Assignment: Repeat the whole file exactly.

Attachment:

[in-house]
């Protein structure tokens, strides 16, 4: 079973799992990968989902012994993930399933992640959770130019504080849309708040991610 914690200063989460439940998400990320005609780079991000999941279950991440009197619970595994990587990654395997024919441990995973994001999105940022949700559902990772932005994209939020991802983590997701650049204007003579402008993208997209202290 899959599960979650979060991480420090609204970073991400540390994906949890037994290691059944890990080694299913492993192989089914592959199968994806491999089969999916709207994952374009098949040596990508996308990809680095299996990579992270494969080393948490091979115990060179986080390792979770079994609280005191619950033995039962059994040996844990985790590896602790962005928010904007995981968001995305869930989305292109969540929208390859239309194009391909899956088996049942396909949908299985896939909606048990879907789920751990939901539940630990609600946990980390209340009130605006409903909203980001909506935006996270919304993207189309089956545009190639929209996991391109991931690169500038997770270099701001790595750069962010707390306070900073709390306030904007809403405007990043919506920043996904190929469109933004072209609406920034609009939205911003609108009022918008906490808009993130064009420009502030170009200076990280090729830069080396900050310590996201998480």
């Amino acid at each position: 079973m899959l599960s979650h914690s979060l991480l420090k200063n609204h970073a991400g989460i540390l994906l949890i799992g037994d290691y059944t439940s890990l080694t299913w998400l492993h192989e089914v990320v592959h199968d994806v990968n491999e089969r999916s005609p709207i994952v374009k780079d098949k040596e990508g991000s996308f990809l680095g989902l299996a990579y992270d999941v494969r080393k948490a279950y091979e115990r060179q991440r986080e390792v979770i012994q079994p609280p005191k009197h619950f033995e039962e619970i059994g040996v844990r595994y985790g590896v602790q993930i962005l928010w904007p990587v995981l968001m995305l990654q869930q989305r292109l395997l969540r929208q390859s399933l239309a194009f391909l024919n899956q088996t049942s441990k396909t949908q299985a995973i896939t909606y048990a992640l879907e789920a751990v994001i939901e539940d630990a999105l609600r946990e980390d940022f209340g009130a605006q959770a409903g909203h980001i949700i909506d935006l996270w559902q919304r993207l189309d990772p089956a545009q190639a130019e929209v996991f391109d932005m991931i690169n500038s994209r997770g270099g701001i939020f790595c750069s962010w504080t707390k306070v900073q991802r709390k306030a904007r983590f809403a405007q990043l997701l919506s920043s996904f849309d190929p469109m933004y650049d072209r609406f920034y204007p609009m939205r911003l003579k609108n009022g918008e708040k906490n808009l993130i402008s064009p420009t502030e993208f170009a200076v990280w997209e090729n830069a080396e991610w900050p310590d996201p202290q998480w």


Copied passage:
[in-house]
């Protein structure tokens, strides 16, 4: 079973799992990968989902012994993930399933992640959770130019504080849309708040991610 914690200063989460439940998400990320005609780079991000999941279950991440009197619970595994990587990654395997024919441990995973994001999105940022949700559902990772932005994209939020991802983590997701650049204007003579402008993208997209202290 899959599960979650979060991480420090609204970073991400540390994906949890037994290691059944890990080694299913492993192989089914592959199968994806491999089969999916709207994952374009098949040596990508996308990809680095299996990579992270494969080393948490091979115990060179986080390792979770079994609280005191619950033995039962059994040996844990985790590896602790962005928010904007995981968001995305869930989305292109969540929208390859239309194009391909899956088996049942396909949908299985896939909606048990879907789920751990939901539940630990609600946990980390209340009130605006409903909203980001909506935006996270919304993207189309089956545009190639929209996991391109991931690169500038997770270099701001790595750069962010707390306070900073709390306030904007809403405007990043919506920043996904190929469109933004072209609406920034609009939205911003609108009022918008906490808009993130064009420009502030170009200076990280090729830069080396900050310590996201998480």
């Amino acid at each position: 079973m899959l599960s979650h914690s979060l991480l420090k200063n609204h970073a991400g989460i540390l994906l949890i799992g037994d290691y059944t439940s890990l080694t299913w998400l492993h192989e089914v990320v592959h199968d994806v990968n491999e089969r999916s005609p709207i994952v374009k780079d098949k040596e990508g991000s996308f990809l680095g989902l299996a990579y992270d999941v494969r080393k948490a279950y091979e115990r060179q991440r986080e390792v979770i012994q079994p609280p005191k009197h619950f033995e039962e619970i059994g040996v844990r595994y985790g590896v602790q993930i962005l928010w904007p990587v995981l968001m995305l990654q869930q989305r292109l395997l969540r929208q390859s399933l239309a194009f391909l024919n899956q088996t049942s441990k396909t949908q299985a995973i896939t909606y048990a992640l879907e789920a751990v994001i939901e539940d630990a999105l609600r946990e980390d940022f209340g009130a605006q959770a409903g909203h980001i949700i909506d935006l996270w559902q919304r993207l189309d990772p089956a545009q190639a130019e929209v996991f391109d932005m991931i690169n500038s994209r997770g270099g701001i939020f790595c750069s962010w504080t707390k306070v900073q991802r709390k306030a904007r983590f809403a405007q990043l997701l919506s920043s996904f849309d190929p469109m933004y650049d072209r609406f920034y204007p609009m939205r911003l003579k609108n009022g918008e708040k906490n808009l993130i402008s064009p420009t502030e993208f170009a200076v990280w997209e090729n830069a080396e991610w900050p310590d996201p202290q998480w």